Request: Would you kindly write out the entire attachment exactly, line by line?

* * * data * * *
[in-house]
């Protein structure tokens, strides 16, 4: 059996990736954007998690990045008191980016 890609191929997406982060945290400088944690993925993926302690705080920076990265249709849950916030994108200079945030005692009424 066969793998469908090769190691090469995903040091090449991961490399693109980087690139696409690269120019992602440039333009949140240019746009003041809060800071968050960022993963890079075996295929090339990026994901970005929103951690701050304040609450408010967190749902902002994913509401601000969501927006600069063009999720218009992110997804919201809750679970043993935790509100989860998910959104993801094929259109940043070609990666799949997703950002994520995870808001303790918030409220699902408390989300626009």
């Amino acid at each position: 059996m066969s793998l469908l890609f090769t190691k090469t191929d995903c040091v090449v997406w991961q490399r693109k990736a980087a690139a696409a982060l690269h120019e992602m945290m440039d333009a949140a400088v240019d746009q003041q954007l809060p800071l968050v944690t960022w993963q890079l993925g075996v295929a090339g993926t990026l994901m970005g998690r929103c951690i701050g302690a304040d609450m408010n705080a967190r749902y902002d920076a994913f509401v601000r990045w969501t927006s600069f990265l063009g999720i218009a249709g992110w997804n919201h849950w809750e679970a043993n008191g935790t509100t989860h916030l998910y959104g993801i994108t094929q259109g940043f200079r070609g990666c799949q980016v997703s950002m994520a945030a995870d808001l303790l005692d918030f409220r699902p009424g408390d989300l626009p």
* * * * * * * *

[in-house]
């Protein structure tokens, strides 16, 4: 059996990736954007998690990045008191980016 890609191929997406982060945290400088944690993925993926302690705080920076990265249709849950916030994108200079945030005692009424 066969793998469908090769190691090469995903040091090449991961490399693109980087690139696409690269120019992602440039333009949140240019746009003041809060800071968050960022993963890079075996295929090339990026994901970005929103951690701050304040609450408010967190749902902002994913509401601000969501927006600069063009999720218009992110997804919201809750679970043993935790509100989860998910959104993801094929259109940043070609990666799949997703950002994520995870808001303790918030409220699902408390989300626009």
């Amino acid at each position: 059996m066969s793998l469908l890609f090769t190691k090469t191929d995903c040091v090449v997406w991961q490399r693109k990736a980087a690139a696409a982060l690269h120019e992602m945290m440039d333009a949140a400088v240019d746009q003041q954007l809060p800071l968050v944690t960022w993963q890079l993925g075996v295929a090339g993926t990026l994901m970005g998690r929103c951690i701050g302690a304040d609450m408010n705080a967190r749902y902002d920076a994913f509401v601000r990045w969501t927006s600069f990265l063009g999720i218009a249709g992110w997804n919201h849950w809750e679970a043993n008191g935790t509100t989860h916030l998910y959104g993801i994108t094929q259109g940043f200079r070609g990666c799949q980016v997703s950002m994520a945030a995870d808001l303790l005692d918030f409220r699902p009424g408390d989300l626009p």